BEIJING (Reuters) - The green energy car subsidiary of Chinese automaker Beijing Automotive Group [BEJINS.UL] plans an initial public offering in 2018, Chairman Xu Heyi said on Monday, adding that the unit should be profitable that year.
China has aggressively promoted battery electric and plug-in hybrid cars, including spending billions of dollars in subsidies, in an effort to cut heavy urban smog and promote technological innovation in its auto sector.
Xu said battery production costs for Beijing Electric Vehicle Co, which is backed by the group’s listed subsidiary BAIC Motor Corp (1958.HK), are dropping by 15-20 percent per year.
Its battery costs have more than halved to 1,500 yuan to 2,000 yuan ($215-$290) per unit in the last three or four years, he said, and will soon be near 1,000 yuan per unit.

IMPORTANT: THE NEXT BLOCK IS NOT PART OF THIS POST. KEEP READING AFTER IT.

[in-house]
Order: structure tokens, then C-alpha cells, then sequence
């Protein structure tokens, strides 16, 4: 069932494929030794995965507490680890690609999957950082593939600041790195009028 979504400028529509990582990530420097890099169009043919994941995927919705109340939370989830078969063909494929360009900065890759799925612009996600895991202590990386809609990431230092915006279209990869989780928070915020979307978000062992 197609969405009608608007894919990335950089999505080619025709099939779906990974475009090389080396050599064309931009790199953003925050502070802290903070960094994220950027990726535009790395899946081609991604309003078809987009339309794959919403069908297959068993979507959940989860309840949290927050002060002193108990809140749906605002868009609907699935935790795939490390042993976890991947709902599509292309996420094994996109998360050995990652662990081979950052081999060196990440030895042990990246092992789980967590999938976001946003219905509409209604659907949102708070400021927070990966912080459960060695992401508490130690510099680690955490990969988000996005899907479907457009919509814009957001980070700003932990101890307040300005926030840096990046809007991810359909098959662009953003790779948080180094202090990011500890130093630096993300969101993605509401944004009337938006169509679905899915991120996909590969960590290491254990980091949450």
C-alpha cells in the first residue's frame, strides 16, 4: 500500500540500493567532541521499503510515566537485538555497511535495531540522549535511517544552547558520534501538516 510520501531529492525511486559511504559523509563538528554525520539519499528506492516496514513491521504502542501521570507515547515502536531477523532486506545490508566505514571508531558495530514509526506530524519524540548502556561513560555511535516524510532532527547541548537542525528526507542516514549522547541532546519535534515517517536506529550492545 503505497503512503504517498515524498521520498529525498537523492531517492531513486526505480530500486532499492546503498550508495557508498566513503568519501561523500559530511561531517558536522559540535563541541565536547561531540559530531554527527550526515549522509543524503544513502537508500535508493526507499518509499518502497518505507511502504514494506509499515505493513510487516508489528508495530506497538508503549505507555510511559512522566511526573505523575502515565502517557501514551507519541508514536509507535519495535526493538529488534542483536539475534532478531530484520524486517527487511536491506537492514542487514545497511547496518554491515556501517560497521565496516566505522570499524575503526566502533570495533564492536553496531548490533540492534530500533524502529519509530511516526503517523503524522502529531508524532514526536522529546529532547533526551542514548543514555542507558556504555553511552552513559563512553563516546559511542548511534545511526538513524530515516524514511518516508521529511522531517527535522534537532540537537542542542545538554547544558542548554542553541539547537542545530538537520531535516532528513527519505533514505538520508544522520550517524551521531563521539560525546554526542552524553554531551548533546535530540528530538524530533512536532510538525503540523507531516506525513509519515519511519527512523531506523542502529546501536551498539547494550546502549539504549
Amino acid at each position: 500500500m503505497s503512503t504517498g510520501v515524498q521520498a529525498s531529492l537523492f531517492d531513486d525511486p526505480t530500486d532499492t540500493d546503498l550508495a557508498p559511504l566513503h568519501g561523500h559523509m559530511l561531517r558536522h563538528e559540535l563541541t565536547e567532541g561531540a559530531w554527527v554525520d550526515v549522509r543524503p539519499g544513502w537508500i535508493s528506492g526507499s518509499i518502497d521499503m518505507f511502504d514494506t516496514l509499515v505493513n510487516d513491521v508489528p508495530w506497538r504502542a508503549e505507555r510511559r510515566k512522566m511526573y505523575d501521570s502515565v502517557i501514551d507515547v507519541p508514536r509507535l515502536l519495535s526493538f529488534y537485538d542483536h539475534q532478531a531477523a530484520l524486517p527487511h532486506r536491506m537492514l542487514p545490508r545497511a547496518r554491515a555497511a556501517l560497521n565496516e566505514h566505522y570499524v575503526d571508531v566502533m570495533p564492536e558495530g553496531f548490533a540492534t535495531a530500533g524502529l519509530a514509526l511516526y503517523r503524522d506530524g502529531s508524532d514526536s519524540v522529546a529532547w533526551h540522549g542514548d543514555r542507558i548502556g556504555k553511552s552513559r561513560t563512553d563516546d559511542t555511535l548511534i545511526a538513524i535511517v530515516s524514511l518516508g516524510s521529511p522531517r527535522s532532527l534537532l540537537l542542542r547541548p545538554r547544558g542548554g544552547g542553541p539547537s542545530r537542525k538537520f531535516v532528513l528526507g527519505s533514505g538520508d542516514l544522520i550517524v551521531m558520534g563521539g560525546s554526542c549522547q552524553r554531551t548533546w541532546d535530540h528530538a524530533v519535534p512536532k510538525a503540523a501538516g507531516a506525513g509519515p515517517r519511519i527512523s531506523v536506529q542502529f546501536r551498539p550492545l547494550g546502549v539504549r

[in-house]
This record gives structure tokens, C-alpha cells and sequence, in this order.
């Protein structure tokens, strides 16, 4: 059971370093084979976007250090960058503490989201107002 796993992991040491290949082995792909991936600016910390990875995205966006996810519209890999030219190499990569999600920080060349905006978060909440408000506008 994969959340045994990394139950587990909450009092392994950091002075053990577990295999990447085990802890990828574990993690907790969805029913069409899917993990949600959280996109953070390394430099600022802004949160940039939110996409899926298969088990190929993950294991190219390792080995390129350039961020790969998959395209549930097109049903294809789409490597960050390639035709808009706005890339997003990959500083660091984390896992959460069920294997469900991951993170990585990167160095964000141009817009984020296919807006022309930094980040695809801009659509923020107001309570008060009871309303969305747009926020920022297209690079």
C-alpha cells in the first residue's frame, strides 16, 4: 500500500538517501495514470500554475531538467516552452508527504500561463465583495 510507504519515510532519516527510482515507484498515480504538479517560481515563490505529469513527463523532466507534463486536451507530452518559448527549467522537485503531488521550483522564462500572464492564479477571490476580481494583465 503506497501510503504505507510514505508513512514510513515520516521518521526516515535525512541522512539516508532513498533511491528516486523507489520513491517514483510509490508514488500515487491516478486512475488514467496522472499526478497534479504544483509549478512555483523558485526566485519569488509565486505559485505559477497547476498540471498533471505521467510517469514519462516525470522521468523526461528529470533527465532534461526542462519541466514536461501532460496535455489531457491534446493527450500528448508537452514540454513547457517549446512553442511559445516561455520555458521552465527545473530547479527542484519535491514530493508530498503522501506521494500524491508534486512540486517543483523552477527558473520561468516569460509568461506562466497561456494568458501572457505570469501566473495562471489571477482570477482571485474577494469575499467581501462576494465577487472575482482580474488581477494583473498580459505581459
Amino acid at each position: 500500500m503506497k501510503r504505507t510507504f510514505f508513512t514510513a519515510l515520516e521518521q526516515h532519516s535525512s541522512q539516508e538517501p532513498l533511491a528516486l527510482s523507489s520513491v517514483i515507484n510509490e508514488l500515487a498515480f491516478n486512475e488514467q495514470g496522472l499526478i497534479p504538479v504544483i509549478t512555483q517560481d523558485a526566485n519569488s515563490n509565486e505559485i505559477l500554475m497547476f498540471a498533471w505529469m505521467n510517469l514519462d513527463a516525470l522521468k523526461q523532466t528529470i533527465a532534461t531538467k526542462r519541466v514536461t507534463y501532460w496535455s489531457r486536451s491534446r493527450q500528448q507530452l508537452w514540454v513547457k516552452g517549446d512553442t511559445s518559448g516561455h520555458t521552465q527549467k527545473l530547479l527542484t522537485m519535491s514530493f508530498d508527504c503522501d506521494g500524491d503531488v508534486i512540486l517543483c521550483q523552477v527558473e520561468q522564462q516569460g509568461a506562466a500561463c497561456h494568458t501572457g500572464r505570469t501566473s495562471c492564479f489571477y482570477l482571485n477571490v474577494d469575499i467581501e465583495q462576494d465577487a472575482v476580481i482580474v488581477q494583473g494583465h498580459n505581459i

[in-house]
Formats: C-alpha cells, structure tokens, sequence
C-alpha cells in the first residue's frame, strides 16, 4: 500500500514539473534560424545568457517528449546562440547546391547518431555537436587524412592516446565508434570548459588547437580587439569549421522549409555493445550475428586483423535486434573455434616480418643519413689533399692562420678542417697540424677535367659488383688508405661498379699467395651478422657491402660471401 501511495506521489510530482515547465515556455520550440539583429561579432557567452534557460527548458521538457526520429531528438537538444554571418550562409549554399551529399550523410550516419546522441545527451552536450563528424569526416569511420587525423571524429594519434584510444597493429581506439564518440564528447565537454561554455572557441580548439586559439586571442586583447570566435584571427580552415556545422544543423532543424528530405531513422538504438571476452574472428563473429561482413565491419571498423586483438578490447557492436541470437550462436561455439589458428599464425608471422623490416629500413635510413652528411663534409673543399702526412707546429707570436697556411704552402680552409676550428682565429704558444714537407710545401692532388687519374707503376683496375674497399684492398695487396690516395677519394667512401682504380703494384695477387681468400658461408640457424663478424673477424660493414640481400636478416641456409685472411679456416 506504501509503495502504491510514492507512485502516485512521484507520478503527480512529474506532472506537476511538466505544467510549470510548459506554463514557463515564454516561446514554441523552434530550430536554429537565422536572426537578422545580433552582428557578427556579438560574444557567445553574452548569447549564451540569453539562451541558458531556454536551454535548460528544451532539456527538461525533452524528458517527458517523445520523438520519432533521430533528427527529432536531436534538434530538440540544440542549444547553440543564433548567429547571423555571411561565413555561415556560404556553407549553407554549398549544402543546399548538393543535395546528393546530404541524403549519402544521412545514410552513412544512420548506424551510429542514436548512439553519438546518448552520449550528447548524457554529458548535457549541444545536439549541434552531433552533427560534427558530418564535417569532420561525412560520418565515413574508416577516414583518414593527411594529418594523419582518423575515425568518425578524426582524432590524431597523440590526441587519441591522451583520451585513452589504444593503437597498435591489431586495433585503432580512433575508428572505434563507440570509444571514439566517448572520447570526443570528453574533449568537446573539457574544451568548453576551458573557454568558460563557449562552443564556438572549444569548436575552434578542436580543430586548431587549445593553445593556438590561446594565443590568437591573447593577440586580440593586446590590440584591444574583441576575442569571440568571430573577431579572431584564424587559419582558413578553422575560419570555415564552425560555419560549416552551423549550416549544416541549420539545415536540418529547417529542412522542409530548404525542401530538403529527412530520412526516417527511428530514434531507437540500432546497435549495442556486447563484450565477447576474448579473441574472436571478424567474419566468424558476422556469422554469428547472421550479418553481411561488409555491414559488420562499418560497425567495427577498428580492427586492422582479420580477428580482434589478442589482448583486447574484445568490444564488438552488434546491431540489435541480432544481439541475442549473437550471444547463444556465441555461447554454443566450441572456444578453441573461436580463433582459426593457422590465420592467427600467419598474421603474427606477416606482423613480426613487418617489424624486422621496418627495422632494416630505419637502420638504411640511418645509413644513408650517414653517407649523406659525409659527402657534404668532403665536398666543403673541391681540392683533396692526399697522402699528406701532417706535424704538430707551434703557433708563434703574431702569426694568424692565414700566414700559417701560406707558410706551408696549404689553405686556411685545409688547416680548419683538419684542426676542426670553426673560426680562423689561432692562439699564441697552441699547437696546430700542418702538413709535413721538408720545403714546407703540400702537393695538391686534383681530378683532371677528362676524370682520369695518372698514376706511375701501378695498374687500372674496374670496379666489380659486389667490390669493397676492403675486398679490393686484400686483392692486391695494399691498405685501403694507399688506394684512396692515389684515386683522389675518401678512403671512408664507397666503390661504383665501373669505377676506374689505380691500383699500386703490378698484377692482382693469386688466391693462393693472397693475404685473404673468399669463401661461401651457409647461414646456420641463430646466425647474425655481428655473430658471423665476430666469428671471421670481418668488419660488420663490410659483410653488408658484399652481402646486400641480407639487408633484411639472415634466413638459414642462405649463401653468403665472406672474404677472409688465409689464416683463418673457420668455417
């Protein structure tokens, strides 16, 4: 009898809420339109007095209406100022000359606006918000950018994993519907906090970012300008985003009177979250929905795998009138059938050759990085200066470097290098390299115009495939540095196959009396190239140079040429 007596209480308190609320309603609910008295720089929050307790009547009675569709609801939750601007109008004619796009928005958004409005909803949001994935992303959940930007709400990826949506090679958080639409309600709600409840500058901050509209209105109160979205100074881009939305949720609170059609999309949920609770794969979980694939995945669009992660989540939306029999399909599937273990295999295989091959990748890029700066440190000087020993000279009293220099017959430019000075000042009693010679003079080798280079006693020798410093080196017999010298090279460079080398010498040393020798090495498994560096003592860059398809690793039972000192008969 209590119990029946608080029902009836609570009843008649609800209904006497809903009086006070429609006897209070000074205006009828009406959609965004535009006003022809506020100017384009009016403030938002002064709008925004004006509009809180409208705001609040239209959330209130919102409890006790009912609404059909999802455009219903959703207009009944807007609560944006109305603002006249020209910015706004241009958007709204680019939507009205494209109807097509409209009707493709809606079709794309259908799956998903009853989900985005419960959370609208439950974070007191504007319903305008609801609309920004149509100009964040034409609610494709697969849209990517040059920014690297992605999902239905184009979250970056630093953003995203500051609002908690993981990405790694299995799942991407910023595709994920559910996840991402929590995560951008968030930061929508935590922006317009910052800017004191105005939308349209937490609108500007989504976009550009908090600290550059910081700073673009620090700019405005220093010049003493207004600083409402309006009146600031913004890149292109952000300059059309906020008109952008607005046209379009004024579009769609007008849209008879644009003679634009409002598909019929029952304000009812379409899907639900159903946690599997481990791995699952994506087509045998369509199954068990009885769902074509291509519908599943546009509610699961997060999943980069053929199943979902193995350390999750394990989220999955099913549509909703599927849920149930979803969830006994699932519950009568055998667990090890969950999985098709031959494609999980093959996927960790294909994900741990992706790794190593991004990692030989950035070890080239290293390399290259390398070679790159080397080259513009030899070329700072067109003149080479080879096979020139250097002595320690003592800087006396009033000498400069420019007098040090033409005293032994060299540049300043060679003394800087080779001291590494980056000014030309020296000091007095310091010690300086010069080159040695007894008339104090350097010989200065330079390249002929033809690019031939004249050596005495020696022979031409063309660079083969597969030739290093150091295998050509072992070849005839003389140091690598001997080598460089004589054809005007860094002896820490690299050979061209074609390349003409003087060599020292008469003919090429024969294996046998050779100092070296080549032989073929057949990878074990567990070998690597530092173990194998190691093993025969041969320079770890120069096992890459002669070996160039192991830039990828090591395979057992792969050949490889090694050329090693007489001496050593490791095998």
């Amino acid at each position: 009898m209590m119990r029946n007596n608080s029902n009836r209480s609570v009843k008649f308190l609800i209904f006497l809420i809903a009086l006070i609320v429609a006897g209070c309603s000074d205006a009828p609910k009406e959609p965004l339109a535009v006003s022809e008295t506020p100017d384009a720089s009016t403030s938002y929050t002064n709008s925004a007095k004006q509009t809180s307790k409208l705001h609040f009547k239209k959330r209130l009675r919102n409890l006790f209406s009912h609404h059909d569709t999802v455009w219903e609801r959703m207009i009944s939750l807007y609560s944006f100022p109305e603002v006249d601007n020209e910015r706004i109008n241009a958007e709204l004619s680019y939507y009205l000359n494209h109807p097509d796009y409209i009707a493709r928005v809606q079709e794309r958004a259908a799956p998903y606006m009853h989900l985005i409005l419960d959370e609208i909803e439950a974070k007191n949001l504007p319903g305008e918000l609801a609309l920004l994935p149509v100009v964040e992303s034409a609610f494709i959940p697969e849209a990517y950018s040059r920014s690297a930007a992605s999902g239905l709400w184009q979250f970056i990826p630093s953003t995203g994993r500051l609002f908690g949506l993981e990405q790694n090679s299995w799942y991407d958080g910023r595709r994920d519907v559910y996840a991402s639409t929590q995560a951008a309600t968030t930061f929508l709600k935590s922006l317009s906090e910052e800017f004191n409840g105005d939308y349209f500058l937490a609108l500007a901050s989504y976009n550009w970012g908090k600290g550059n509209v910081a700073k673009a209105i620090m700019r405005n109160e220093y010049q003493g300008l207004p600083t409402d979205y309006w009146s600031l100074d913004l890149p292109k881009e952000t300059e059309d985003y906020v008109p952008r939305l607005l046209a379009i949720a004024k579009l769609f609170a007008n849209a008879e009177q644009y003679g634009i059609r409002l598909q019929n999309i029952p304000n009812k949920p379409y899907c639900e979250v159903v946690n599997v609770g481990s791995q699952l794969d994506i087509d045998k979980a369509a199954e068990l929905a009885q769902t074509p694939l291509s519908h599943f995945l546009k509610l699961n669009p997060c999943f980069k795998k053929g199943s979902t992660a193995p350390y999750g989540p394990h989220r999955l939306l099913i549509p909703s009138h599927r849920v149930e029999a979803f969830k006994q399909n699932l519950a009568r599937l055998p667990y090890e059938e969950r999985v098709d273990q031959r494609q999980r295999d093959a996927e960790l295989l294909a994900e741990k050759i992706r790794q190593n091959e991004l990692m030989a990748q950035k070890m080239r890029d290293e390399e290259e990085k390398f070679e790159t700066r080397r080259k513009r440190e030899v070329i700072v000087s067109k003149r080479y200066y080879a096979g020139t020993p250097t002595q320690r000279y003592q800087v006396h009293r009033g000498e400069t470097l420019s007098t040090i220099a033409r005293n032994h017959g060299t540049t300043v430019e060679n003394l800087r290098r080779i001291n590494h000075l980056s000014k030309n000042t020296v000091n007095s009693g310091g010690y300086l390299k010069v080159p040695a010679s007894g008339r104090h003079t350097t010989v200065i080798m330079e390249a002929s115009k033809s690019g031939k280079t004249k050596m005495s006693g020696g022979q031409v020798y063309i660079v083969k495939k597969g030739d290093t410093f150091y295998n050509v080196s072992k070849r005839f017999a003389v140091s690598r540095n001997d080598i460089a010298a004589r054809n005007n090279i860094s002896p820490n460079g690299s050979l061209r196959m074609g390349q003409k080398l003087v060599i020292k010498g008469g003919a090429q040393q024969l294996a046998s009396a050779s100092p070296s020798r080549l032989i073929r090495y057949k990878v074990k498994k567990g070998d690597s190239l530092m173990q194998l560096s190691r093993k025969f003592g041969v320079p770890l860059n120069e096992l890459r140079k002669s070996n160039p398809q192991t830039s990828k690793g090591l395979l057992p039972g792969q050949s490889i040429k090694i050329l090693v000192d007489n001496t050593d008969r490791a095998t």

While the central government is phasing out green car subsidies through 2020, the firm will need government support for only three more years at most, said Xu, who is a delegate to China’s parliament, on the sidelines of the legislative session that runs until March 15.
“People are wondering, at the end of 2020 when overall government financial support will end, will the new energy vehicle industry fall off a cliff?” Xu said.
“There is no chance that will happen.”
China’s state-owned regulator has given Beijing EV approval to allot shares to certain management and technical employees as part of government moves to introduce mixed ownership to state-owned firms like Beijing Auto.
Reporting by Yawen Chen and Jake Spring; Editing by Ruth Pitchford